A Boatload of History

If you want to learn about Wilmington’s past, there’s no better way than a cruise. All aboard.

It is a brilliant, blue-sky day in June, and the pontoon boat docked in front of Harry’s Seafood Grill is boarding passengers for a tour along the Christina River. With two blasts of the horn, the boat slips away from the landing and into the mainstream.
Waiting for the Market Street bridge to be raised high enough for clearance, Captain Lionel Hynson finds the right moment to begin his account of the river’s history.
“This was once a turnstile bridge,” he explains. “Harriet Tubman saw it as her last stop to freedom, with help from Wilmington’s Thomas Garrett. But Delaware was a slave state, so they couldn’t stay. The toll tenders wouldn’t allow slaves to cross. That’s why Garrett had to help.”  
And so the story of the Christina unfolds. It will require a two-hour journey past a sparkling new retail and residential complex, past densely green banks that still hide empty warehouses and past a mound of dirt Hynson identifies as a former football field, home of the long defunct Wilmington Clippers, an early AFL team whose claim to fame was a player named Vince Lombardi.
Old and new coexist along the rejuvenated Wilmington Riverfront.It continues past Old Swedes Landing—“the only place the Swedes could land in 1638,” says Hynson, “because this whole area was under water”—and on to where the river ends at the broad-chested Delaware, “the longest river east of the Mississippi that doesn’t have a dam on it.”
Here, at the Port of Wilmington, preeminent banana hub of the world, hulking cargo ships deliver a fruit that feeds most of the East Coast. Some vessels carry more than 1,000 containers, stacked like massive building blocks on the decks. Overhead, seagulls dip and roll with the air currents, headed for rich pickings at the Cherry Island landfill off the starboard. “Once I could stand on this boat and see the Philadelphia skyline,” says Hynson. “The landfill area is now 20 feet higher than it was originally.”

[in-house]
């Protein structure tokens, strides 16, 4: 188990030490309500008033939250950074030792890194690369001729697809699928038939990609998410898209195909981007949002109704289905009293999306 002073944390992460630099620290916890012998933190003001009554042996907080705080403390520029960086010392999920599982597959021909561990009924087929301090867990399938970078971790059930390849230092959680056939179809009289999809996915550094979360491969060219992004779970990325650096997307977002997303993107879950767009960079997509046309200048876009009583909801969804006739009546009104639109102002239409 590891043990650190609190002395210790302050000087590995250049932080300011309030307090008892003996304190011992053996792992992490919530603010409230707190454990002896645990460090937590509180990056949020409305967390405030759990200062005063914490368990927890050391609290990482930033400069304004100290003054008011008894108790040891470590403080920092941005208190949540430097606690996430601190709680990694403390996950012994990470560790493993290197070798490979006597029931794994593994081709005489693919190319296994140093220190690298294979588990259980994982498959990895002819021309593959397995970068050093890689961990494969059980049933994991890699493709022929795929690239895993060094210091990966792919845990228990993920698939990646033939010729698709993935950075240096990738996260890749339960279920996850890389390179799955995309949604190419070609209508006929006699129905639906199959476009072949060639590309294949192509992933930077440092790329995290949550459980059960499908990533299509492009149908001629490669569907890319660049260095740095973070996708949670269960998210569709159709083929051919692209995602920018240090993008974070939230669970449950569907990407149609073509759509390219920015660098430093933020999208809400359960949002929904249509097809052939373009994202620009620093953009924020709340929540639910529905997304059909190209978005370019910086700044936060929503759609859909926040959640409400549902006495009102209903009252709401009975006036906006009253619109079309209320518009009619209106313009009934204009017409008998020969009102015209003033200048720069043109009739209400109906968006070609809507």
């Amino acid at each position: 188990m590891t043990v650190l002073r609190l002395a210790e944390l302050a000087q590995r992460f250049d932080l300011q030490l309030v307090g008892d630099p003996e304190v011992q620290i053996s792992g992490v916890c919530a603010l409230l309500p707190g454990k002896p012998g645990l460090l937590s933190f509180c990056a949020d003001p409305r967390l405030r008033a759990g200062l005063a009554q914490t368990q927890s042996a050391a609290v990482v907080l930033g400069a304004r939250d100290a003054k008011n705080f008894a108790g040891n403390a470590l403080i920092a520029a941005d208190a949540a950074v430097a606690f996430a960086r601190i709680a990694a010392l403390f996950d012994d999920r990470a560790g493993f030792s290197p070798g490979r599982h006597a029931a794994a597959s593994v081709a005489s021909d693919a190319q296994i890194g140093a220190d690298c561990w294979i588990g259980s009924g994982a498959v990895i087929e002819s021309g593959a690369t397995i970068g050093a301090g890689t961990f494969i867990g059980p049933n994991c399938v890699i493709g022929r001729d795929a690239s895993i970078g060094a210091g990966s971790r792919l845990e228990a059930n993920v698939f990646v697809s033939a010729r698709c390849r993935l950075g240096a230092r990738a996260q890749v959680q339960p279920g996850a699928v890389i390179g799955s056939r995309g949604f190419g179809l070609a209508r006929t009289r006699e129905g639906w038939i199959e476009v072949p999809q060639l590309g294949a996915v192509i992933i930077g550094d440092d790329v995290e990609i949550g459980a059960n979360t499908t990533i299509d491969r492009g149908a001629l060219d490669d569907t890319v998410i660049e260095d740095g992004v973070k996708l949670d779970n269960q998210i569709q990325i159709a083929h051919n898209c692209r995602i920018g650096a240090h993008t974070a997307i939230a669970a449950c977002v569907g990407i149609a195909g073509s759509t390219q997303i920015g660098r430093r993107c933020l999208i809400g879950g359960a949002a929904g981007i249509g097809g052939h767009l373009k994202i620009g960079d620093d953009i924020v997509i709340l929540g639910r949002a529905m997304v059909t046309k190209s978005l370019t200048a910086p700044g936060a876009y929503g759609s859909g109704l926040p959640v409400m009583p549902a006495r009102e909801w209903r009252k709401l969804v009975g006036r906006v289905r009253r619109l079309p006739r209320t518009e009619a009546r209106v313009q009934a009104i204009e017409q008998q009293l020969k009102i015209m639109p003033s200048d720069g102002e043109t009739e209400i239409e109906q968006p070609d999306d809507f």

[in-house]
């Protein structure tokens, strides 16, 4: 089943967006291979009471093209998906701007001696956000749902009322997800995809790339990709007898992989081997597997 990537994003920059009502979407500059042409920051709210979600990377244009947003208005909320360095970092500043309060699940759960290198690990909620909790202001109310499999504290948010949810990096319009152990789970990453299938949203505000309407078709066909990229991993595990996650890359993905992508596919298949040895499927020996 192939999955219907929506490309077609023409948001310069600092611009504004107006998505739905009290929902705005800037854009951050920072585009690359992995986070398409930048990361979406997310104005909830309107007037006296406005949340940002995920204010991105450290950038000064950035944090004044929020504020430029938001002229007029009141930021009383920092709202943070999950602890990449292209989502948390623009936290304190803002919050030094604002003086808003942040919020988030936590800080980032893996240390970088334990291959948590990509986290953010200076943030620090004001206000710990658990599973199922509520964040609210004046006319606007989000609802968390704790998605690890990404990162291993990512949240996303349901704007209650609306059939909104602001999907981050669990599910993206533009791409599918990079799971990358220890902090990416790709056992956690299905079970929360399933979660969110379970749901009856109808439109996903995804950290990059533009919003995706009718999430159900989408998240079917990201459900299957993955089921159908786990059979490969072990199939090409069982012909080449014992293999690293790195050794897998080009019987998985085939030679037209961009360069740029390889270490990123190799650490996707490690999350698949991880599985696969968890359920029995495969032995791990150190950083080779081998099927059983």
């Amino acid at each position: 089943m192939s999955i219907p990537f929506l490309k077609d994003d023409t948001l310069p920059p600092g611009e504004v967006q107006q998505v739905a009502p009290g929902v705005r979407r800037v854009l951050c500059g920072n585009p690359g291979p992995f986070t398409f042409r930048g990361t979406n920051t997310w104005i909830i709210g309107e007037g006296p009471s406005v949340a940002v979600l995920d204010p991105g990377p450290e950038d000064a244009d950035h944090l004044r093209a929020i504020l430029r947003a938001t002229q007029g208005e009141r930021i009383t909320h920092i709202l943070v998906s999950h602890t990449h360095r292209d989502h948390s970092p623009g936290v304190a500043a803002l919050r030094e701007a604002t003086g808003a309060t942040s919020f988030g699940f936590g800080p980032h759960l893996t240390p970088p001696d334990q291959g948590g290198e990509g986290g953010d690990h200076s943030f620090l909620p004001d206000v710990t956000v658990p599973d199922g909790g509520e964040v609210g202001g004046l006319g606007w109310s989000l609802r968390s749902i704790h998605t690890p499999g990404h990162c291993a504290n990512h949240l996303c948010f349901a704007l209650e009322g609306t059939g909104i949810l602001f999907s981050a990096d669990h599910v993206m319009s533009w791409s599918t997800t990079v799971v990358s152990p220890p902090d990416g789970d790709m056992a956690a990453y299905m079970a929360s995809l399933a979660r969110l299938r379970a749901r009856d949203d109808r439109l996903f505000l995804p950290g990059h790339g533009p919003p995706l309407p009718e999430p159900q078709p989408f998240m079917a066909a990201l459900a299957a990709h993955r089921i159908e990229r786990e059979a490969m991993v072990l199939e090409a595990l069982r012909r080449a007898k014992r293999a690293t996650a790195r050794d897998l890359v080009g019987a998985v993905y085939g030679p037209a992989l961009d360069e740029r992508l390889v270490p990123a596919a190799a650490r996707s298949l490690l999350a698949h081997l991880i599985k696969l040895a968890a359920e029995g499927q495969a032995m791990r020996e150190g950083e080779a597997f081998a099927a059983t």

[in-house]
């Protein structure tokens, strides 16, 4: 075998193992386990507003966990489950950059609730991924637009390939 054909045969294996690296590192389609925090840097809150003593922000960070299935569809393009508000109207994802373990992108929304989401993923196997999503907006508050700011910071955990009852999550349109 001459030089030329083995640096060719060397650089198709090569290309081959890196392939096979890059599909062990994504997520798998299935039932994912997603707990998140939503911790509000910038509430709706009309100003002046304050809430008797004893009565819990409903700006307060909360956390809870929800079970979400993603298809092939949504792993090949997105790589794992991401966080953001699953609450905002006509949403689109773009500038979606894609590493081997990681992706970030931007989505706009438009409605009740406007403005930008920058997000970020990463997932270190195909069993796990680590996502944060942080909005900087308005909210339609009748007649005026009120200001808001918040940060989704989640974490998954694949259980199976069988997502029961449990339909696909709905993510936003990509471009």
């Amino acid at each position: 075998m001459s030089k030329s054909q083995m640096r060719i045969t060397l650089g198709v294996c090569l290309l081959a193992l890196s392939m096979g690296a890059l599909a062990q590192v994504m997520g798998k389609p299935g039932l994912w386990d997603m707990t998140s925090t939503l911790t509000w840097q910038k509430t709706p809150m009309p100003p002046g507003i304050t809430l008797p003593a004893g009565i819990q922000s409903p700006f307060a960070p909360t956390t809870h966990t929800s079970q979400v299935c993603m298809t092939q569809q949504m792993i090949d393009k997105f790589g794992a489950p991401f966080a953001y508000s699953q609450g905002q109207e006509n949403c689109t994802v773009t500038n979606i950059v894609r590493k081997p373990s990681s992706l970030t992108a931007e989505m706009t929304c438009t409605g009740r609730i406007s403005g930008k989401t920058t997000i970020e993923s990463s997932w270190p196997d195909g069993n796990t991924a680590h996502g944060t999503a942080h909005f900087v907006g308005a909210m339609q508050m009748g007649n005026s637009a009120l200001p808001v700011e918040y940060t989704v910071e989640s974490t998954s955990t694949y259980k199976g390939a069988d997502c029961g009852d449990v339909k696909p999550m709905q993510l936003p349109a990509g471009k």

Long before Cherry Island became the city dump, it was home to a peach orchard. In the late 1700s and early 1800s, peach farms lined the north bank of Brandywine Creek, near what is now 12th Street. Hanging a right at now defunct Up the Creek, a former dining outpost that seems as remote as a cabin in the wilderness, the boat detours up the Brandywine, passing a few 19th-century warehouses still perched on wooden pilings that are good for another 100 years, according to Hynson.
Overgrown with an almost tropical density here, the banks of the Brandywine belie what is ultimately around the bend—the commerce of downtown Wilmington and an industrial history of flourmills, leather tanning, textile mills and black powder mills.
The two-hour water taxi tour passes landmarks such as Old Swedes Landing and the Port of Wilmington.Back on the Christina, the boat glides past what was once the headquarters of the famed Wilson Line, whose enormous and elegant steamships were the major mode of transportation before highways connected cities on the Eastern Seaboard.
Hynson’s narrative history winds down with a litany of industrial giants that shaped the destiny of the city and the world, all of them anchored to this river: Pusey & Jones, builder of the first iron-hulled sailing vessel; Dravo, the first shipbuilder to start welding those vessels and a leading producer of World War II landing craft and destroyer escorts; Harlan & Hollingsworth, builder of the first iron-hulled sailboat to win the America’s Cup.
“If it wasn’t for the Christina River, Wilmington would probably be part of Philadelphia. The river affected much of what happened in this area, ” says Hynson. The city once owed its economic independence to this river.
Many of the industrial buildings near the foot of South Market Street have been renovated, feeding the commercial rebirth of the riverfront. The lone holdout is an abandoned shell silhouetted against the afternoon sky. Once it was the thriving shipyard where Pusey & Jones built the Mohawk, the most decorated of all the submarine-stalking Coast Guard cutters. Now, light leaking in through a hundred broken windows reveals the building’s metal bones picked clean.
A great blue heron, nature’s counterpoint to commerce, cuts a lazy path across the water. It is a reassuring sign that the once heavily polluted Christina is making a comeback. “When I was a boy, you could smell the river from a block away,” says Hynson. “Now they’re catching striped bass from the Fourth Street bridge. I still wouldn’t fish here, but every year I see more wildlife, more turtles sunning themselves at low tide. And that’s a good sign the river’s getting cleaner.”


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